When Kenny Knapp first went solo in 1991, all he had for accompaniment was his guitar. It wasn't enough sound for dance-hall-type venues.
"I wanted more than that," he said. "I started investing in equipment, and the more I got into it, the more I liked it."
Today, Knapp records all his backing parts - bass, drums, rhythm guitar and keyboard - on an 18-track digital Roland 1800 recorder. He mixes all the parts down to two tracks and records onto a mini disc. His mini studio is portable enough to take on a plane and set up on a desk.
"The technology is just great today," Knapp said. "Your bedroom or your office can be your studio. It's a lot cheaper than going into the studio and hiring musicians to play all the stuff."
By the time Knapp plays a song for the first time onstage, he's probably played it 15 to 20 times during the recording process.
He uses a drum sequencer to program his percussion. He chooses a drum sound and types in each note and rhythm pattern, as opposed to playing the beats real-time on a fingerpad.
"If it's just a regular song, I can do that within 15 to 20 minutes," Knapp said. "If it has a lot of breaks, and a lot of changes, it may take one to two hours to program the drum part.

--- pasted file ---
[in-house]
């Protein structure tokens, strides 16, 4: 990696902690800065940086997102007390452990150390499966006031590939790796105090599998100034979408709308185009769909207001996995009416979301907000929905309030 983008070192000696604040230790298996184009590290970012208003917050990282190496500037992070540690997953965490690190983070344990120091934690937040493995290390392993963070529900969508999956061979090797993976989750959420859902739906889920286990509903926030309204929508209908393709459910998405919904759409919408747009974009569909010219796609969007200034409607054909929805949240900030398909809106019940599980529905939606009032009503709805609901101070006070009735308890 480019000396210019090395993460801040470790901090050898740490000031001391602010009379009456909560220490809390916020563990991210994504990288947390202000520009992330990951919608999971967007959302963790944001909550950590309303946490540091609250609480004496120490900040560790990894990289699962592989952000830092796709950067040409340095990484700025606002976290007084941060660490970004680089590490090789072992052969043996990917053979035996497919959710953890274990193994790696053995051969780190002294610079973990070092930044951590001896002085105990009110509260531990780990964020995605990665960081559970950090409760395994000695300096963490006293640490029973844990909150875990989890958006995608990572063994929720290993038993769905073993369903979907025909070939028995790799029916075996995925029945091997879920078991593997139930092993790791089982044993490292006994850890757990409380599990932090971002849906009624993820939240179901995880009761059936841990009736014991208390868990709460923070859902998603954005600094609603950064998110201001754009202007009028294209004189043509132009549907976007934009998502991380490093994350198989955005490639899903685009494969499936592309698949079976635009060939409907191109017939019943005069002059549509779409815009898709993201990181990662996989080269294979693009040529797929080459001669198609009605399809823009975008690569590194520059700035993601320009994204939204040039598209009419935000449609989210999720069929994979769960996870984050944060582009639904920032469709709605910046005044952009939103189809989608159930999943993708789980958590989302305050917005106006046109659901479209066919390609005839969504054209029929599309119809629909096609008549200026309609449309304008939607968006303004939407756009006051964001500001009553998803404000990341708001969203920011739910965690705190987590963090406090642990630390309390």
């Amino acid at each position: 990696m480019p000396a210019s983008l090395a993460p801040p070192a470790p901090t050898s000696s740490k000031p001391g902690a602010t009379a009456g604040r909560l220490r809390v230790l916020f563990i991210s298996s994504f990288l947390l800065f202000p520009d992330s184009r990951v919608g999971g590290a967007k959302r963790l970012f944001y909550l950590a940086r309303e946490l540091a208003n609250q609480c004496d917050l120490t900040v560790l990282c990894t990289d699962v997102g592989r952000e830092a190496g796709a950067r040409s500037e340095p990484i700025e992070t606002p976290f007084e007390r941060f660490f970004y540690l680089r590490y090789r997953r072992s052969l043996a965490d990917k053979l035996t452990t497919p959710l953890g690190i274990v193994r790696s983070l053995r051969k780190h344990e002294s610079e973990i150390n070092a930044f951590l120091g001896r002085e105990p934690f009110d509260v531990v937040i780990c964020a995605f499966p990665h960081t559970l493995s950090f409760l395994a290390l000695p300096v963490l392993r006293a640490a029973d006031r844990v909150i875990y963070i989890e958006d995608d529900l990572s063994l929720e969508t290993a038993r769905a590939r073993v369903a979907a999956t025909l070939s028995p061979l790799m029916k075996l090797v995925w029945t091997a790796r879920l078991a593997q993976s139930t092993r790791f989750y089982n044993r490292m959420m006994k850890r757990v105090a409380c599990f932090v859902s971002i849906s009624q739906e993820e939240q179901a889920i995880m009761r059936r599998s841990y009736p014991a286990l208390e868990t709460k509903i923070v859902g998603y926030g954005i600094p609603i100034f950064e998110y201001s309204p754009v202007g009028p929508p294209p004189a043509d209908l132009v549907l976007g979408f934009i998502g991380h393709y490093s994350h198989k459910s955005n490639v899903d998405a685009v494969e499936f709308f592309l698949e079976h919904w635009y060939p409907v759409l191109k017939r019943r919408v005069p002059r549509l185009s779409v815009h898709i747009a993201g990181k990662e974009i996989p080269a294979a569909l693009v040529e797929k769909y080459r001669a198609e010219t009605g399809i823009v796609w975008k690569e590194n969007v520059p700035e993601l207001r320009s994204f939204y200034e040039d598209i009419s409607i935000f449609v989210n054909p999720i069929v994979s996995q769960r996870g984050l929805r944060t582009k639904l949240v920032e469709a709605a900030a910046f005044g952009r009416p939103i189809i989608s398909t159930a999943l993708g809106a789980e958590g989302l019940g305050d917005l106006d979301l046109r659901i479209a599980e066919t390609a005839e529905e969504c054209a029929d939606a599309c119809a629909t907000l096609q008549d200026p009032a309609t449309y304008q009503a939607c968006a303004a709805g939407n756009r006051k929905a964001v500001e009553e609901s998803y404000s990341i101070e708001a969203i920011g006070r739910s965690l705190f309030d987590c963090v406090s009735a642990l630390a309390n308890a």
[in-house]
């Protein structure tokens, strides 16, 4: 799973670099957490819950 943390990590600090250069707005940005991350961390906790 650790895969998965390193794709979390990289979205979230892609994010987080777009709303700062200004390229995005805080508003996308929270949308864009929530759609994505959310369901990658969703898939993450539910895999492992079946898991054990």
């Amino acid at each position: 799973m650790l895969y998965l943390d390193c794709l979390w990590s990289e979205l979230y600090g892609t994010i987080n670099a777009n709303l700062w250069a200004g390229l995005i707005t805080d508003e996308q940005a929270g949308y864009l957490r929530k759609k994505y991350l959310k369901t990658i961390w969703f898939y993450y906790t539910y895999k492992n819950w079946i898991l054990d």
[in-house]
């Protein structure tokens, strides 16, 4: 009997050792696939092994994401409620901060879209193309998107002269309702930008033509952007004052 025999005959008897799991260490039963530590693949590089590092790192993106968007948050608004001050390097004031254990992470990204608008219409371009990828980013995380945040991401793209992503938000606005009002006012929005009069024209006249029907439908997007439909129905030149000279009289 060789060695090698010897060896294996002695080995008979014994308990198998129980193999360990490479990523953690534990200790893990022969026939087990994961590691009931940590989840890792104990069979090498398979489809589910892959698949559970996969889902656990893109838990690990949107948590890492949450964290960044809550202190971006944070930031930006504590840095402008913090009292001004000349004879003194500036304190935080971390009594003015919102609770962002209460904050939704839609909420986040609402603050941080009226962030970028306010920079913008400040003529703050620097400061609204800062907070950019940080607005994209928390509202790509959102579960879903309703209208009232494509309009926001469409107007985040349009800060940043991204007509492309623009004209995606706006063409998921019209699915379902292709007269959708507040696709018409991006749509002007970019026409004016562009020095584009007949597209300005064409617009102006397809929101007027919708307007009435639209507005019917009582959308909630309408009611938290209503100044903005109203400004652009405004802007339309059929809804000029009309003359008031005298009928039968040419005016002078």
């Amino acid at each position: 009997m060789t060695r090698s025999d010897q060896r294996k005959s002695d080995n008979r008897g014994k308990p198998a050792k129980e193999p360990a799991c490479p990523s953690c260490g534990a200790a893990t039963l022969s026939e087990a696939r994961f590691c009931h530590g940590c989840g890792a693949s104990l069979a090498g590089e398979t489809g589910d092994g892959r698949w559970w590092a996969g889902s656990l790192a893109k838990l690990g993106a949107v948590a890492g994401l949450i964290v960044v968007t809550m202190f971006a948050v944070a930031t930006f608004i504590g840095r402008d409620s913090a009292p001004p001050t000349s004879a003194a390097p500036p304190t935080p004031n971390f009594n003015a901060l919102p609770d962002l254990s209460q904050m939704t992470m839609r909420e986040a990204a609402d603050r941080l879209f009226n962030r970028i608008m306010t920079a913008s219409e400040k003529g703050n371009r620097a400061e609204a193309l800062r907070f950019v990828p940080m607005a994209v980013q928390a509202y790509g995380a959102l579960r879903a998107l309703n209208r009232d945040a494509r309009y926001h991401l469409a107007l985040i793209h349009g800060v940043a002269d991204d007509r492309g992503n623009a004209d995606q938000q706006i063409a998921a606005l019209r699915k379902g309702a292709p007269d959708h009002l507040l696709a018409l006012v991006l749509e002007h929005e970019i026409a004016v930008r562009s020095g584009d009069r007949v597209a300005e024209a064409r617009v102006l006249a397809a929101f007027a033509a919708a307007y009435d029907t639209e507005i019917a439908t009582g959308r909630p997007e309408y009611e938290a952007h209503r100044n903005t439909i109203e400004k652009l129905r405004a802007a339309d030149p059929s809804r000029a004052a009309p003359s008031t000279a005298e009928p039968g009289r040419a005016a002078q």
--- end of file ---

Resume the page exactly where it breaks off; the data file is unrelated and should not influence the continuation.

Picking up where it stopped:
"The sequencer plays it perfectly according to however you program it, which is a lot different than a live drummer, who gets tired or who has too much to drink," he said.
"The Devil Went Down To Georgia," by the Charlie Daniels Band, is his trickiest song. Knapp had to learn all three parts of the guitar harmony, then figure out the fiddle line and program the drums.
Knapp sets up three mini-disc players. Two are hooked up onstage, so Knapp can cue up a song for a flawless segue. The third acts as a backup.
His guitar includes reverb options and a digital MIDI attachment that accesses a harmony machine. He can harmonize his voice to make it sound as if he has four backup singers.
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